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Cardinal Wilton Gregory, Rev. Raphael WarnockArchdiocese of Washington / Shutterstock

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WASHINGTON, D.C., January 11, 2021 (LifeSiteNews) — The archbishop of Washington, D.C., Wilton Cardinal Gregory, and recently elected pro-abortion Senator Rev. Raphael Warnock (D-GA), have a long relationship of collaboration and shared ideology. Both are keen advocates for combating climate change, achieving social justice, and Black Lives Matter, and Cardinal Gregory has already signaled he is open to compromise on the issue of abortion.

History of collaboration in Georgia

Back in 2010, The Georgia Bulletin, which is the Catholic paper of the Archdiocese of Atlanta, noted Warnock was a speaker at a weekend conference calling for an end to the death penalty. “The death penalty is the third rail of American politics. Faith communities will have to lead the way,” he said.

Gregory served as Archbishop of Atlanta between 2004 and 2019, when Pope Francis moved him to the nation’s capital, and has himself often spoken out against the death penalty. In a 2019 op-ed in America Magazine, Gregory argued strongly against the death penalty, calling on the government to “turn back from the path of death and forgo all executions.”

Warnock is the senior pastor of Ebenezer Baptist Church, Atlanta, the “spiritual home” of Martin Luther King Jr. and his father. Research done by the National Catholic Reporter (NCR) showed that the archdiocesan group Catholic Charities Atlanta (CCA), was a major financier of a new community complex at Ebenezer church, named the Martin Luther King Sr. Community Resources Complex.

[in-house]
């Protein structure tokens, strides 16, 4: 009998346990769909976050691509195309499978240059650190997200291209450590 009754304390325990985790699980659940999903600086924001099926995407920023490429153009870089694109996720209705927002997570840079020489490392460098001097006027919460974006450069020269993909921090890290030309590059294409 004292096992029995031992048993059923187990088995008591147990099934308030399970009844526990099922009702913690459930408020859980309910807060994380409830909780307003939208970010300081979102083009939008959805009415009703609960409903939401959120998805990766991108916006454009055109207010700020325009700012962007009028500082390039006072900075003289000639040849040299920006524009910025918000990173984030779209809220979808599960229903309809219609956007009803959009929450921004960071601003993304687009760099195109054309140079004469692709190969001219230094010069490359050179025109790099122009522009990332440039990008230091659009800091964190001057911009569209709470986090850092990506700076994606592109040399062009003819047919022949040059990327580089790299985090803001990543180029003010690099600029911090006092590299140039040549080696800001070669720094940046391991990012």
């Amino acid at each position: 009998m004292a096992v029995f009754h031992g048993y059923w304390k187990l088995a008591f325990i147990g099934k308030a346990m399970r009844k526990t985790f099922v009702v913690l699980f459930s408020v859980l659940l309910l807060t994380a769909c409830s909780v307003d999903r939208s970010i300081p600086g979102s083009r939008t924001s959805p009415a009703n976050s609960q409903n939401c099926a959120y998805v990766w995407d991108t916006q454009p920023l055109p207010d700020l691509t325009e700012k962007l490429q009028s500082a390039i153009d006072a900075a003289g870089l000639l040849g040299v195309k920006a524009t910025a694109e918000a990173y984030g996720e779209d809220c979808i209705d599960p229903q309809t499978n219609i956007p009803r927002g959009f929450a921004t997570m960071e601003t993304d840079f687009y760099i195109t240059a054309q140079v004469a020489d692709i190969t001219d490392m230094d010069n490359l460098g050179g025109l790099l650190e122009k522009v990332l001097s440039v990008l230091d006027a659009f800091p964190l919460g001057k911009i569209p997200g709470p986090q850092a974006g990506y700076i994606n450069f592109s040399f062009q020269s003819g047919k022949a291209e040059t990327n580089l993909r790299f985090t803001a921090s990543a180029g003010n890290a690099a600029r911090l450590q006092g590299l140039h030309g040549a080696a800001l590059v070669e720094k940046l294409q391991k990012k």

The Georgia Bulletin noted that there would be “four Catholic Charities staff members” working there, and that it would be CCA’s largest joint project to date.

In fact, Warnock was one of the honored guests, alongside Gregory, at the CCA’s 60th anniversary gala dinner in 2013, receiving the Archbishop John F. Donoghue Award. The award is given annually to “a person who demonstrates qualities of selfless service and devotion to helping others in need.”

Archbishop Gregory was in attendance as an honored guest, along with his two auxiliary bishops, Luis R. Zarama and David P. Talley. Warnock received the award due to serving as head of the Martin Luther King Sr. Community Resources Complex, and in his speech thanked the Church for its leadership in the community, adding that “Archbishop Gregory makes us all proud.”

Climate change

The two religious leaders also share a common drive in the area of climate change, as Gregory has championed Pope Francis’s encyclical Laudato Si, drawing up a diocesan plan to implement the encyclical, promoting the themes of “recycling, conservation, family and faith,” and looking to “create a more sustainable world in harmony with God.”

Gregory received strong support from Warnock for the plan, and the National Catholic Reporter noted that Warnock’s Ebenezer Church was among various churches and dioceses which adopted Gregory’s environmental plan. Sr. Hortensia Del Villar, chair of the San Bernardino, California, diocesan Laudato Si Committee, which also adopted the plan, hoped that through using it, the Church would become known for its “care for the earth as it is for its care for the poor.”